If you believe in yourself, then healing certain to follow

How does one heal a broken heart?

Technically a “broken heart” is not an identified health issue. This condition doesn’t show up in medical journals, you don’t see drug companies advertising on television promoting a new cure-all medication you should be asking your doctor to prescribe, nor can you scientifically list the signs and symptoms of this condition. Yet we have all seen people with “broken hearts.” You probably have had your heart broken at one time or other. I know I have and it just plan sucks. Of course, my heart has since healed. But, the pain that I experienced when my heart “broke” was very real. People may say no one has ever died of a broken heart, but when you’re suffering from one, it sure doesn’t feel that way.

It’s only when you open yourself to love that your heart can break. Some people seem to have their hearts broken many times throughout their lives. Lots of things can cause heartbreak. Some people experience the pain of a romantic relationship that ends before they’re ready. We’ve seen people who have lost their soulmate when they pass, and the one left remaining cannot bear to live solo. Others love someone who doesn’t feel the same way they do about them. Heartbreak can also occur when a close friend moves out of your life, leaving you with a deep feeling of emptiness and sadness.

Poets and songwriters have been writing about broken hearts for thousands of years, but when it’s happening to you, it can feel like no one else in the world has ever possibly felt the same way. People with broken hearts can exhibit symptoms of depression such as:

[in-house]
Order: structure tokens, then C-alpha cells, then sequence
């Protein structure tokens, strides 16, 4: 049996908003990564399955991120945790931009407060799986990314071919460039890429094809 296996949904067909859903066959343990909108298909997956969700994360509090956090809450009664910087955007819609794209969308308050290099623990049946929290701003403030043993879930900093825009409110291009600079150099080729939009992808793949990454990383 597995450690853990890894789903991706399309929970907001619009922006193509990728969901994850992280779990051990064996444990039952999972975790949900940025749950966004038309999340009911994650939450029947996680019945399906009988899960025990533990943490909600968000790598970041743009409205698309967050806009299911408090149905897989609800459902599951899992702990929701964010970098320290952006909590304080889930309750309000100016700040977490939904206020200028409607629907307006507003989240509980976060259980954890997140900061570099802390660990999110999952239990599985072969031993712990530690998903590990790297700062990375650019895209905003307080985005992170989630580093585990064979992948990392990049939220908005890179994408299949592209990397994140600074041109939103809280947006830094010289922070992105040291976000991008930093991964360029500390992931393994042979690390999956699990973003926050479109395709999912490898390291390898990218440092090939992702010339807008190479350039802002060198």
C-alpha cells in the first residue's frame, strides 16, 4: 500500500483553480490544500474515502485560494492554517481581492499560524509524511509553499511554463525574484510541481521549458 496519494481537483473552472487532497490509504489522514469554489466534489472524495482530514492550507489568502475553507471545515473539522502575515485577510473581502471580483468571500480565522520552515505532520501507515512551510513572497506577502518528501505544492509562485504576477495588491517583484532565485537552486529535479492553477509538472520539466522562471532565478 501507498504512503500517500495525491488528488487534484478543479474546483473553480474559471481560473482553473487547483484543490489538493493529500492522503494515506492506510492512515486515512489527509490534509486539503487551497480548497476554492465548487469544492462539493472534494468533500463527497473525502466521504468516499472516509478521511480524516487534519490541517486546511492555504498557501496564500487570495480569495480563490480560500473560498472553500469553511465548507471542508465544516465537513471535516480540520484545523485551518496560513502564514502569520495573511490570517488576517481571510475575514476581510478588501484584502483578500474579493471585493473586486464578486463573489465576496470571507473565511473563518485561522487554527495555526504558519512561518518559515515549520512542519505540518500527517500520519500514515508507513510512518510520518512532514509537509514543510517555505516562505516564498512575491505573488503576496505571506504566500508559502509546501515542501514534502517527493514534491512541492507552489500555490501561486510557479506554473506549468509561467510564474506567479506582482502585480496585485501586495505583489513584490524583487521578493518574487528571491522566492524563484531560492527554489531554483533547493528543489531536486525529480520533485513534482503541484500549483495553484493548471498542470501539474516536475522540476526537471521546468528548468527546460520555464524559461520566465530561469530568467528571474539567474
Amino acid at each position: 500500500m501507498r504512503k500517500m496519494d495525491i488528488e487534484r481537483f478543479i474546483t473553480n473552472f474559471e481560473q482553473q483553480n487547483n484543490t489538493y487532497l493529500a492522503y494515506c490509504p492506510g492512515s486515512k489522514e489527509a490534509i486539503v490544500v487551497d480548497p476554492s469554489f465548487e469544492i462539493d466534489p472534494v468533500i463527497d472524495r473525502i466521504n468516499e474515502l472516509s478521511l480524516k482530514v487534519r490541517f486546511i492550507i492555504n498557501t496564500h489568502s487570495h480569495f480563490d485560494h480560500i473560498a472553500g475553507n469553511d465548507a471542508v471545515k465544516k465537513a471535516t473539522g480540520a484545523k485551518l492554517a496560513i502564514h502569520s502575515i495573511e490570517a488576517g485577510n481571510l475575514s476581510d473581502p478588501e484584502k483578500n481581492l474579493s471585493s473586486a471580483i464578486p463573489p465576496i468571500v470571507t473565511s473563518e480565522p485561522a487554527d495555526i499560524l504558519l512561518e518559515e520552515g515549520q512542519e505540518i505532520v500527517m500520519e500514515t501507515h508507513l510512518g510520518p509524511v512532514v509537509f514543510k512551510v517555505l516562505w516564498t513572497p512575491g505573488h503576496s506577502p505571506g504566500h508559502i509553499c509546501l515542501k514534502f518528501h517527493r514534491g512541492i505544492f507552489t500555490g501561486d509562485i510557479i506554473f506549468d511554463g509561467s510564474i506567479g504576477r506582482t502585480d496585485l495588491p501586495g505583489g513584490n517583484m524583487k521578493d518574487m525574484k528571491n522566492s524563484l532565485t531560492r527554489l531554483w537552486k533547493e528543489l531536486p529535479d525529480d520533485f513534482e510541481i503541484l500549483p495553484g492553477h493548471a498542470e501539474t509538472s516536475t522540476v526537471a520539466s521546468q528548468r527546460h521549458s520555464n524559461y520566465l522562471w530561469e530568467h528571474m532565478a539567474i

• An inability to concentrate

• A loss of energy

• A loss of interest or pleasure in ordinary activities

• A decreased (or increased) appetite that may lead to weight loss (or weight gain)

• Changes in sleep (e.g., sleeping more, waking up early, insomnia)

• Feelings of excessive guilt, despair, and /or hopelessness

• Difficulty remembering things

• Recurrent thoughts of death or suicide

• Irritability

I believe a broken heart requires as much care and attention as a broken bone or any other physical ailment. With time and proper care, a broken heart will heal and the life’s lessons that will be learned along the way perhaps will prevent a repeat occurrence.

A wounded heart needs time and proper attention to one’s needs in order for it to heal. You must bear the pain, admit it hurts and allow yourself the time to work through it. The greater the loss, the more time it will take to heal. Crying is good. It’s a natural release of the internal pain that you are feeling. Other other “bandages” to help with healing are:

• You can treat yourself gently and be patient with your fluctuating emotions

• You can recognize and accept the pain denying it prolongs it (and who wants that?)

• Take the time you need to heal

• Rest and nurture yourself – it’s time to look after No. 1

• Accept comfort from family and friends

• Make no major decisions about anything during this time – or at least run them by someone you trust

• Stick to a routine and keep busy

And what should you not do during this painful time?

• Don’t panic

• Don’t deny yourself the hurt you are experiencing

• Don’t dwell on the negatives or isolate yourself from others

• Don’t fall into relationships on the rebound (always a mistake)

• Don’t be afraid to ask for help (counseling if you don’t have a close friend to confide in)

• Don’t take alcohol or drugs (just adds to the pain in the long run)

The hardest part of mending a broken heart is getting up in the morning and going through the day like nothing has happened. Although you might feel like isolating yourself, try not to go through this painful period alone. Make sure you surround yourself with people who love you and care for you. And surround yourself with things that bring you comfort. For me, cozy pajamas, a down comforter, romantic movies (here come those tears) chocolate (lots and lots of chocolate) and Rudy, my Springer Spaniel curled up beside me and a cat curled up on my lap often does the trick. For others, it might be a favorite CD, a book, and a cup of hot tea. Try to focus on what you can do to make yourself happy.

Above all else, don’t ever blame yourself. You are not at fault because someone else jilted you. It is important that you retain a sense of perspective at all times while your broken heart is healing. Accept that the pain will not go away overnight. Believe in yourself and the healing will follow.

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